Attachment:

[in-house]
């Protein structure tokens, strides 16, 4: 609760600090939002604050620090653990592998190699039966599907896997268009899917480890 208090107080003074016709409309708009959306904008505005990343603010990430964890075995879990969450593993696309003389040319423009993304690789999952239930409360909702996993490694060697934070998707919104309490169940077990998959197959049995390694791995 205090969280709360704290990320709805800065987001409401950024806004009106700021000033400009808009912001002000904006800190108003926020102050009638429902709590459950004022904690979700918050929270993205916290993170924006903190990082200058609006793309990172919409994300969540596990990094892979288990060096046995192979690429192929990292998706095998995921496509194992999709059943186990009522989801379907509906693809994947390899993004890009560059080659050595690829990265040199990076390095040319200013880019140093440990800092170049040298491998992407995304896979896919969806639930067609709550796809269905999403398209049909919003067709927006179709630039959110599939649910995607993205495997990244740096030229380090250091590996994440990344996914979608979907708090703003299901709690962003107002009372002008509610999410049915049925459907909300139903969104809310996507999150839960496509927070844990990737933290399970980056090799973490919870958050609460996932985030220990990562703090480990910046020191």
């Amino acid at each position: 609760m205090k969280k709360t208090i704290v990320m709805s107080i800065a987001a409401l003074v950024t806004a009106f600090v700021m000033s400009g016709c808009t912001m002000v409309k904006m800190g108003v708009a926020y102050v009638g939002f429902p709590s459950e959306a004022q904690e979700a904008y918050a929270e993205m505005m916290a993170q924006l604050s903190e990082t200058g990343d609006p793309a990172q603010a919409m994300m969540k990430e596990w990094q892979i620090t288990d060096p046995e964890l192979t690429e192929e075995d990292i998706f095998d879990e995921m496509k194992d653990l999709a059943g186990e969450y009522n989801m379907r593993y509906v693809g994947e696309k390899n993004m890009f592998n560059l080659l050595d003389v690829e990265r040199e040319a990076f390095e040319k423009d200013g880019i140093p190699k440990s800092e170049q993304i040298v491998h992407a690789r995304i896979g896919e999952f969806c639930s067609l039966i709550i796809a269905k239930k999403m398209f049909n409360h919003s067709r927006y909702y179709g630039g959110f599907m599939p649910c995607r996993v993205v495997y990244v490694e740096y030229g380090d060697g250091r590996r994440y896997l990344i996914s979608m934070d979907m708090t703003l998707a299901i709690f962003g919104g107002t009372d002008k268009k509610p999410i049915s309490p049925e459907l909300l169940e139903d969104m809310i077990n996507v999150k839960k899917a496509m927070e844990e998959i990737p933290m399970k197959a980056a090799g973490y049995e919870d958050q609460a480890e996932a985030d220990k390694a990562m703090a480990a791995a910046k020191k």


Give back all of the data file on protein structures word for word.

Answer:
[in-house]
């Protein structure tokens, strides 16, 4: 609760600090939002604050620090653990592998190699039966599907896997268009899917480890 208090107080003074016709409309708009959306904008505005990343603010990430964890075995879990969450593993696309003389040319423009993304690789999952239930409360909702996993490694060697934070998707919104309490169940077990998959197959049995390694791995 205090969280709360704290990320709805800065987001409401950024806004009106700021000033400009808009912001002000904006800190108003926020102050009638429902709590459950004022904690979700918050929270993205916290993170924006903190990082200058609006793309990172919409994300969540596990990094892979288990060096046995192979690429192929990292998706095998995921496509194992999709059943186990009522989801379907509906693809994947390899993004890009560059080659050595690829990265040199990076390095040319200013880019140093440990800092170049040298491998992407995304896979896919969806639930067609709550796809269905999403398209049909919003067709927006179709630039959110599939649910995607993205495997990244740096030229380090250091590996994440990344996914979608979907708090703003299901709690962003107002009372002008509610999410049915049925459907909300139903969104809310996507999150839960496509927070844990990737933290399970980056090799973490919870958050609460996932985030220990990562703090480990910046020191």
């Amino acid at each position: 609760m205090k969280k709360t208090i704290v990320m709805s107080i800065a987001a409401l003074v950024t806004a009106f600090v700021m000033s400009g016709c808009t912001m002000v409309k904006m800190g108003v708009a926020y102050v009638g939002f429902p709590s459950e959306a004022q904690e979700a904008y918050a929270e993205m505005m916290a993170q924006l604050s903190e990082t200058g990343d609006p793309a990172q603010a919409m994300m969540k990430e596990w990094q892979i620090t288990d060096p046995e964890l192979t690429e192929e075995d990292i998706f095998d879990e995921m496509k194992d653990l999709a059943g186990e969450y009522n989801m379907r593993y509906v693809g994947e696309k390899n993004m890009f592998n560059l080659l050595d003389v690829e990265r040199e040319a990076f390095e040319k423009d200013g880019i140093p190699k440990s800092e170049q993304i040298v491998h992407a690789r995304i896979g896919e999952f969806c639930s067609l039966i709550i796809a269905k239930k999403m398209f049909n409360h919003s067709r927006y909702y179709g630039g959110f599907m599939p649910c995607r996993v993205v495997y990244v490694e740096y030229g380090d060697g250091r590996r994440y896997l990344i996914s979608m934070d979907m708090t703003l998707a299901i709690f962003g919104g107002t009372d002008k268009k509610p999410i049915s309490p049925e459907l909300l169940e139903d969104m809310i077990n996507v999150k839960k899917a496509m927070e844990e998959i990737p933290m399970k197959a980056a090799g973490y049995e919870d958050q609460a480890e996932a985030d220990k390694a990562m703090a480990a791995a910046k020191k």